The SEIU Was A Major Supporter Of The Campaign To Raise The Wage In SeaTac. “The Service Employees International Union (SEIU) was the measure’s primary supporter, but others included the Teamsters, UNITEHERE, the United Food and Commercial Workers, the AFL-CIO, and the Washington Education Association.” (U.S. Chamber Of Commerce, “Labor’s Minimum Wage Exemption: Unions As The ‘Low-Cost’ Option,” 2016 Update)

Los Angeles County Federation Of Labor, AFL-CIO & Fight For $15:

In May 2015, Union Officials Were Advocating For A Minimum Wage Exemption In Los Angeles. “In May, the Los Angeles City Council voted to lift the minimum wage to $15 an hour by 2020.  As the council reconvenes this week after a summer recess, the group is expected to take action on a union-backed clause in the wage bill that would exempt unionized workers.  Union officials argue the exception would allow them to negotiate better overall contracts, while some critics say the exemption would create an uneven playing field for mandated wages.” (Heesun Wee, “LA Union Wants To Be Exempt From $15 Minimum Wage,” CNBC, 7/30/15)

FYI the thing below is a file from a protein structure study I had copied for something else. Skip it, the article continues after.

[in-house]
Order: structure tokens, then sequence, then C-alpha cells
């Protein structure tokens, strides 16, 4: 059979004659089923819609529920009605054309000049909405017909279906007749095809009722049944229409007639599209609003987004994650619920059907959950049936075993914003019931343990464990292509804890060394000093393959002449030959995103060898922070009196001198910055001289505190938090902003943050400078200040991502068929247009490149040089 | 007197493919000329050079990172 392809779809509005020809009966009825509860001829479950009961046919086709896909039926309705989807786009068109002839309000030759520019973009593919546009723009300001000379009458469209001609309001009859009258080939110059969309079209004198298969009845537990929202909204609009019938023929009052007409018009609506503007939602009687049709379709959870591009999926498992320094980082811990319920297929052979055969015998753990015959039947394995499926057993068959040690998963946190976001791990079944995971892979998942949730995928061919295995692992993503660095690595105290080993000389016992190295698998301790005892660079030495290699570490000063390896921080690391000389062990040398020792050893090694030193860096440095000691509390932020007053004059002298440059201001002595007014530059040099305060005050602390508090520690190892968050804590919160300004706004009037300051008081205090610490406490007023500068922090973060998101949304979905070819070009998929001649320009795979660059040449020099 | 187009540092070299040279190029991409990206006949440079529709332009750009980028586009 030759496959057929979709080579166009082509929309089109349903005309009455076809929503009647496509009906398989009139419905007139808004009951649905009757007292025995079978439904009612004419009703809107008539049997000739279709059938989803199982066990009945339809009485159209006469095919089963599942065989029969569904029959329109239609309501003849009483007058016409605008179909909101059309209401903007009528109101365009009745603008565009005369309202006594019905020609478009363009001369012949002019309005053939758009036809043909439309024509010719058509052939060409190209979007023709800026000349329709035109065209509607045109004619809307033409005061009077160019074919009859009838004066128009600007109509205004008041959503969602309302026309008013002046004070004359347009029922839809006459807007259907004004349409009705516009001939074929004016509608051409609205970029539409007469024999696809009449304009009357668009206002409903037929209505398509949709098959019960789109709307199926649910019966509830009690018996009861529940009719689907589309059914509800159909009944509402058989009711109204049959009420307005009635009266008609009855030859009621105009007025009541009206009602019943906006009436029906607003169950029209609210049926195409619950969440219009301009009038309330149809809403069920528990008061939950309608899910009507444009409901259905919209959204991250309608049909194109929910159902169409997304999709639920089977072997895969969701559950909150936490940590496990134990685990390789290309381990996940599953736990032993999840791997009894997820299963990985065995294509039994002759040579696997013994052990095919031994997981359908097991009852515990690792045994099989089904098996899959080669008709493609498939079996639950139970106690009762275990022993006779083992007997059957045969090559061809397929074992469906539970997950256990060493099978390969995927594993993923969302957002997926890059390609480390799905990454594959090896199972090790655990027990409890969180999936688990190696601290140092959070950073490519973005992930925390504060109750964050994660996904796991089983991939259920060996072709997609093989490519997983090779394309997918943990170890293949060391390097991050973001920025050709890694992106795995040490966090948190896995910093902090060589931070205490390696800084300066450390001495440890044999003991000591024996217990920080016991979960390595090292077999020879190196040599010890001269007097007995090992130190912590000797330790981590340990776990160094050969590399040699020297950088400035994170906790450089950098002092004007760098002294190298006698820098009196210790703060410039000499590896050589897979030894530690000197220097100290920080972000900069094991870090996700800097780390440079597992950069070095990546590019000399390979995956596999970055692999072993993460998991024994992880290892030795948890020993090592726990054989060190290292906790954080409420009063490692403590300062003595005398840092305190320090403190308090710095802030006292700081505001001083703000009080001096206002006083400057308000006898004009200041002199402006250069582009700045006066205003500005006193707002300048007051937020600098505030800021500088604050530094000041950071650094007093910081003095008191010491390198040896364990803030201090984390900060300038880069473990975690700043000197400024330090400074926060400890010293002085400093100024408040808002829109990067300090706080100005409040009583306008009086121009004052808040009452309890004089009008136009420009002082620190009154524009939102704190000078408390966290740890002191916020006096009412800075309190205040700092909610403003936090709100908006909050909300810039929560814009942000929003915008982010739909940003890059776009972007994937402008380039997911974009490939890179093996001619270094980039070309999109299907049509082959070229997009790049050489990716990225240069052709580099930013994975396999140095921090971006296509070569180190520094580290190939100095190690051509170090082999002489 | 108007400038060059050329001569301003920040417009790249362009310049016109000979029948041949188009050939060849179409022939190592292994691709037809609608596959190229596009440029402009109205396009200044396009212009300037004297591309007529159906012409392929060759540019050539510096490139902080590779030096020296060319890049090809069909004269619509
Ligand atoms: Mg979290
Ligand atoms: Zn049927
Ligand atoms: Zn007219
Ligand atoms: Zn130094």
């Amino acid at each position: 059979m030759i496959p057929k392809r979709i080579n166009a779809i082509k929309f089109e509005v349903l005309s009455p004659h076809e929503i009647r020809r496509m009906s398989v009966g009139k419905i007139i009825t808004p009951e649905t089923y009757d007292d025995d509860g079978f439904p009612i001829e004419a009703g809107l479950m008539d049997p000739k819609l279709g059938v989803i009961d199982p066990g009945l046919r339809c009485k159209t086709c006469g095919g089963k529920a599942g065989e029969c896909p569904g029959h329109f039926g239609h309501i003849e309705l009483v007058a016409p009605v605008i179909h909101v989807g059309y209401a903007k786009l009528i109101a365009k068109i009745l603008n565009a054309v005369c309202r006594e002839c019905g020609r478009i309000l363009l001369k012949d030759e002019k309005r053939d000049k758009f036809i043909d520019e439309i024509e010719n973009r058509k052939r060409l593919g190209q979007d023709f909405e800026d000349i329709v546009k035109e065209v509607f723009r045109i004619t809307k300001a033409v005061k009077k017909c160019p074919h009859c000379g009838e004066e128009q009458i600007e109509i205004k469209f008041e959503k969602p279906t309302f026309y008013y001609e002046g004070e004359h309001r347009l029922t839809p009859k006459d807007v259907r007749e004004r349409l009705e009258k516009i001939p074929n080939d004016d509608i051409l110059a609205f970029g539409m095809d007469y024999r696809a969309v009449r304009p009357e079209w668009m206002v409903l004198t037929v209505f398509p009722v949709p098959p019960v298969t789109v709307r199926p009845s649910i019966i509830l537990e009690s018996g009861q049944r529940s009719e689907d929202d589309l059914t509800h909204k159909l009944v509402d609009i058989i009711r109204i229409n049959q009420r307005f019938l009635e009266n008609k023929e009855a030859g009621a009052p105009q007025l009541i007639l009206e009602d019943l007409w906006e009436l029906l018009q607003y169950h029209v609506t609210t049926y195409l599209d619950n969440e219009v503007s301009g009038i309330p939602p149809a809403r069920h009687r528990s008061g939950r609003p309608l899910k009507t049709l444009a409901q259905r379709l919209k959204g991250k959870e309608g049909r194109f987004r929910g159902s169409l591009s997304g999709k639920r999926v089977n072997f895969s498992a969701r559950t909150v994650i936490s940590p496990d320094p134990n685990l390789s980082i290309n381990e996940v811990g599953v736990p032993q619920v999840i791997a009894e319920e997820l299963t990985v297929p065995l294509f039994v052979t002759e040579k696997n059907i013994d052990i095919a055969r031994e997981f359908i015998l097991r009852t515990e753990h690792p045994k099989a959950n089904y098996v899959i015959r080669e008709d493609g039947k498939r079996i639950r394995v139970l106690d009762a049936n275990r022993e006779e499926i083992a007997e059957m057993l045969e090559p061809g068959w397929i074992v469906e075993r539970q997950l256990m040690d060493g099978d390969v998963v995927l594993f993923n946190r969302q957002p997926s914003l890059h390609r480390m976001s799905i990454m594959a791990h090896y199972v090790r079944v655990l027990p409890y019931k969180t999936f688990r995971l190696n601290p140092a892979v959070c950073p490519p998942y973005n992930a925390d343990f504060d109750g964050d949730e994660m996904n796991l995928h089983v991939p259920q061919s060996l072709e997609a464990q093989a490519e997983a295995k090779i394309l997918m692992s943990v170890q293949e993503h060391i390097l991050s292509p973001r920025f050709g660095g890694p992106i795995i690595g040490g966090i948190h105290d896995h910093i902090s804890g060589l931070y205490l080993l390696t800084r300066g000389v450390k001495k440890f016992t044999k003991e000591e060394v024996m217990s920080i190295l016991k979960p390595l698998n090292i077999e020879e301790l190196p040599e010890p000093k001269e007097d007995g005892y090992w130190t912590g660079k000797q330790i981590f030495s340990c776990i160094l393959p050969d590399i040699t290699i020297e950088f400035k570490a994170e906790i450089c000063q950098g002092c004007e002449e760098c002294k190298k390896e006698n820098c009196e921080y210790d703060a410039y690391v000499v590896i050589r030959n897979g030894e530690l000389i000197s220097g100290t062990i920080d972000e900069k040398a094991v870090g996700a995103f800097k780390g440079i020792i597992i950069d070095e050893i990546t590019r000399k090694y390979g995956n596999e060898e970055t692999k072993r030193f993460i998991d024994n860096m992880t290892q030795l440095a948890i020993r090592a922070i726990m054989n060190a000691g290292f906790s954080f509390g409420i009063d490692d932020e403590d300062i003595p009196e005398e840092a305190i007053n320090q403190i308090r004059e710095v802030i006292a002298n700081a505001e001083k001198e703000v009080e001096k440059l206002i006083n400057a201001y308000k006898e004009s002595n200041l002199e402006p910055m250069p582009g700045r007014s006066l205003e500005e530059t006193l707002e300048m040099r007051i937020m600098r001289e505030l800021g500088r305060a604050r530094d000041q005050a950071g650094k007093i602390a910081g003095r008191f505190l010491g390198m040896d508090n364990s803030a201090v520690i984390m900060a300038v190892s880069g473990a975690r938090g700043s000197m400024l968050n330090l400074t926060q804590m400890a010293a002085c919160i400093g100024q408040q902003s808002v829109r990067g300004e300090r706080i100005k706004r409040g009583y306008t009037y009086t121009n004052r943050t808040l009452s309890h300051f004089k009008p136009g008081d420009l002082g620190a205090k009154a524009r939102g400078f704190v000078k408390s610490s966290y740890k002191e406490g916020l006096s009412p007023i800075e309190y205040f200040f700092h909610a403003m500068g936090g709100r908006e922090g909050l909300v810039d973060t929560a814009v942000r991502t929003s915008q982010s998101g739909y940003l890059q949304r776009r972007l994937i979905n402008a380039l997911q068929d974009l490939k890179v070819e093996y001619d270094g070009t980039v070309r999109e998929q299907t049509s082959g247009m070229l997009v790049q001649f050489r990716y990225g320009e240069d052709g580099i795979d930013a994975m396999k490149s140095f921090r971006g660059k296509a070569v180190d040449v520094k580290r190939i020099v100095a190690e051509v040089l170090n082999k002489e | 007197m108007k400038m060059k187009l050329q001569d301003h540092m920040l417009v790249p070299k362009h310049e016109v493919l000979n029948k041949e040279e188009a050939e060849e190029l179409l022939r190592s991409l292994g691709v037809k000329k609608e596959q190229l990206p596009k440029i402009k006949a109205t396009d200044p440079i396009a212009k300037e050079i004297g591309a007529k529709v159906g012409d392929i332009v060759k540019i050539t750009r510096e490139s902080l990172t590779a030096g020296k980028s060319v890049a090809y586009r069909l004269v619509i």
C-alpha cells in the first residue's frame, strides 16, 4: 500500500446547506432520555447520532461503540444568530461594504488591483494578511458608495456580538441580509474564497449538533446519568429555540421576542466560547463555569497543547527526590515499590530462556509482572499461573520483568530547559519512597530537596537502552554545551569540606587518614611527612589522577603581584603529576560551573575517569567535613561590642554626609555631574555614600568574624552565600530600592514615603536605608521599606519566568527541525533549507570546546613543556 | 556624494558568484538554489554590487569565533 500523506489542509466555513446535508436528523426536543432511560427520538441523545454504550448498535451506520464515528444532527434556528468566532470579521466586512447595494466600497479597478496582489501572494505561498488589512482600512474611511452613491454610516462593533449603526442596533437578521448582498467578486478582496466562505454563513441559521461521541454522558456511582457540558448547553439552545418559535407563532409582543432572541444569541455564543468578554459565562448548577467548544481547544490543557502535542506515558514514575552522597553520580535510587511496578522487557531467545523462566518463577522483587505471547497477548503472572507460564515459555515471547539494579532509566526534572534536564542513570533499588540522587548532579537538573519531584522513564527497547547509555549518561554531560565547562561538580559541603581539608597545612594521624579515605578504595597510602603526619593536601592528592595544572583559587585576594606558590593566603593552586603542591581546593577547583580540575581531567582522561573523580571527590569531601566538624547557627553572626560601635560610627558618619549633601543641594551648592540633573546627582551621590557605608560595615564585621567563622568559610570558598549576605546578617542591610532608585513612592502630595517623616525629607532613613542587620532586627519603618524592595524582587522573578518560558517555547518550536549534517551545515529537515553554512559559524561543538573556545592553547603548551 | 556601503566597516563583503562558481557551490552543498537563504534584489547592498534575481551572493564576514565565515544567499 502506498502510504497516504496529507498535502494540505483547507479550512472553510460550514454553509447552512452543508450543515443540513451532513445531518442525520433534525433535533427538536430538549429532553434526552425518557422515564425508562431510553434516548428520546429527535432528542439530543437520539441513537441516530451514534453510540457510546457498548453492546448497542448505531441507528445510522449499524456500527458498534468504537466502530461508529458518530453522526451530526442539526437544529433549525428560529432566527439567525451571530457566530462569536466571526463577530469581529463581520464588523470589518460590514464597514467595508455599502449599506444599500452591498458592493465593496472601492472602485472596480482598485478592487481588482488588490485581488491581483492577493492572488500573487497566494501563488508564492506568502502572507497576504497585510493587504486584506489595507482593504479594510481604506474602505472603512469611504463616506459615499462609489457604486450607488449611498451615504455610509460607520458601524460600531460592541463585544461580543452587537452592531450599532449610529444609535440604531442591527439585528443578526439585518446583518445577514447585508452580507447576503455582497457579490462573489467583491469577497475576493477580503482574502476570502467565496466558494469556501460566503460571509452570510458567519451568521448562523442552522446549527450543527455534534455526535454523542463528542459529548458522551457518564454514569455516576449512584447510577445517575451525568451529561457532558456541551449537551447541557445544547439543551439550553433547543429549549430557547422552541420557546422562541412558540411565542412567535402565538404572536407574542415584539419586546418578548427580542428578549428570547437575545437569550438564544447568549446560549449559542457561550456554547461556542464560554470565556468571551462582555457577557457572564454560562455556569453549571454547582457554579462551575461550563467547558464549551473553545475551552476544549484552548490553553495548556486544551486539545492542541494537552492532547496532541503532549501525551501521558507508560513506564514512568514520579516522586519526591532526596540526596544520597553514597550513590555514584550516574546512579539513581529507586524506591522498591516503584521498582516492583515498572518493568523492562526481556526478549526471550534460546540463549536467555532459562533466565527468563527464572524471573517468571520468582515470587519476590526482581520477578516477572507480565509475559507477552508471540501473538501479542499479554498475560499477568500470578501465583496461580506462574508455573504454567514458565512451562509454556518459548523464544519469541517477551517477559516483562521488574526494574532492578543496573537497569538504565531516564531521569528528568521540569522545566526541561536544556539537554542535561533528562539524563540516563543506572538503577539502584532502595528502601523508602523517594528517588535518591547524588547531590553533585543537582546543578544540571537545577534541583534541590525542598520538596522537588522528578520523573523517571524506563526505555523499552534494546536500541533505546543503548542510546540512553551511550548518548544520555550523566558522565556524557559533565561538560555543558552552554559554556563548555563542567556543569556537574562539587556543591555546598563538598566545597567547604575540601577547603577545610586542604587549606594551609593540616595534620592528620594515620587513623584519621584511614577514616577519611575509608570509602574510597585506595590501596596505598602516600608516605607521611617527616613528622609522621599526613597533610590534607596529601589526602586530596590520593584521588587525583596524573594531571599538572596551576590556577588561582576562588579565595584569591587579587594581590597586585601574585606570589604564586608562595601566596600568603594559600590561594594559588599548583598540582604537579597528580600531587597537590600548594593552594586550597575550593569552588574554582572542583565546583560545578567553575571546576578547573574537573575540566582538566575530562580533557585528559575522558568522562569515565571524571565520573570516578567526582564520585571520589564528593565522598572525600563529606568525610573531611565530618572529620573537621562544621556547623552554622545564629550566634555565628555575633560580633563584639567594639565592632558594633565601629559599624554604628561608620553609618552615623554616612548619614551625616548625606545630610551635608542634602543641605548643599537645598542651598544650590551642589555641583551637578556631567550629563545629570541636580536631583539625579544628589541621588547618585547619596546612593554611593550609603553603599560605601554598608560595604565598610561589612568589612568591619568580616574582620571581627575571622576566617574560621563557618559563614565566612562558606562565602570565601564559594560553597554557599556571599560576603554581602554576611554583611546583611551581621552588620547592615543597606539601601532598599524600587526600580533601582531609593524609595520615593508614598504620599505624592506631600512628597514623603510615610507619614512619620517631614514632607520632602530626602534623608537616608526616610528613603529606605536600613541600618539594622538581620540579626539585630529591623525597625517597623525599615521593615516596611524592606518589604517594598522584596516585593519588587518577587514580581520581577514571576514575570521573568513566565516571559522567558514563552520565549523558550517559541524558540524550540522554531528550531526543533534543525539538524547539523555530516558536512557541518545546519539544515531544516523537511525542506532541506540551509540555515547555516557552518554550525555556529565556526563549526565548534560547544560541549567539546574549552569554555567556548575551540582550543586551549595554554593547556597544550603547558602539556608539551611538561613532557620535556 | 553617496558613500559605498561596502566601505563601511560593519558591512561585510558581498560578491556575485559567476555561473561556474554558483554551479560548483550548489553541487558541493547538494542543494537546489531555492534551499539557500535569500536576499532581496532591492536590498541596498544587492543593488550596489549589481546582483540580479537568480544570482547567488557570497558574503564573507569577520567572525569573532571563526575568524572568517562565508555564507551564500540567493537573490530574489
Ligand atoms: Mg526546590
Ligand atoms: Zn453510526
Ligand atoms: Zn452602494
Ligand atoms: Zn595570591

The Exemption Was Proposed By Los Angeles County Federation Of Labor, AFL-CIO, Executive Secretary-Treasurer Rusty Hicks. “The exemption proposal was made by Rusty Hicks, executive secretary-treasurer at the Los Angeles County Federation of Labor, AFL-CIO.  Similar exemption clauses are not uncommon in laws passed to raise local minimum pay.” (Heesun Wee, “LA Union Wants To Be Exempt From $15 Minimum Wage,” CNBC, 7/30/15)

Hicks Defended The Clause Saying It “Preserves And Protects Basic Worker Rights.” The collective bargaining clause in the wage bill ‘preserves and protects basic worker rights, and that is why nearly every city in California that has ever passed a minimum wage ordinance has included these protections,’ said Hicks in a prepared statement.  ‘I recognize it needs additional time for debate in front of lawmakers and the public, and I support that.’” (Heesun Wee, “LA Union Wants To Be Exempt From $15 Minimum Wage,” CNBC, 7/30/15)